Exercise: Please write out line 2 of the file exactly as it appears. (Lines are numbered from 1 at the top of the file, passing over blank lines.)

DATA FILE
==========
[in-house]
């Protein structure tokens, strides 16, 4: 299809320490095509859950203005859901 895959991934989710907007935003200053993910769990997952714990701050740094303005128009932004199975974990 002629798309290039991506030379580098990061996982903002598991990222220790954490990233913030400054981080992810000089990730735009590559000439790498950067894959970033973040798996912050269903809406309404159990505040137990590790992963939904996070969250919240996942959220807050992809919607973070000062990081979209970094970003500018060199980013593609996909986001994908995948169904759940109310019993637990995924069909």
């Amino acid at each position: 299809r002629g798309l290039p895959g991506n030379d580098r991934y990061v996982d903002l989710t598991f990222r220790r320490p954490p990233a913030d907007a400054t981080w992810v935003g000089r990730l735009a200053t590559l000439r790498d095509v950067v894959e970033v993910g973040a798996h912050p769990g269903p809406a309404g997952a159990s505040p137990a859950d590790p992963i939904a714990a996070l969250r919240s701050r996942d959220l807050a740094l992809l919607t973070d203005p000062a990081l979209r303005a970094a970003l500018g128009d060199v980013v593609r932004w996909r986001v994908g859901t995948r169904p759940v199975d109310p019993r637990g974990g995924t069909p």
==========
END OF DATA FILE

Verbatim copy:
């Protein structure tokens, strides 16, 4: 299809320490095509859950203005859901 895959991934989710907007935003200053993910769990997952714990701050740094303005128009932004199975974990 002629798309290039991506030379580098990061996982903002598991990222220790954490990233913030400054981080992810000089990730735009590559000439790498950067894959970033973040798996912050269903809406309404159990505040137990590790992963939904996070969250919240996942959220807050992809919607973070000062990081979209970094970003500018060199980013593609996909986001994908995948169904759940109310019993637990995924069909």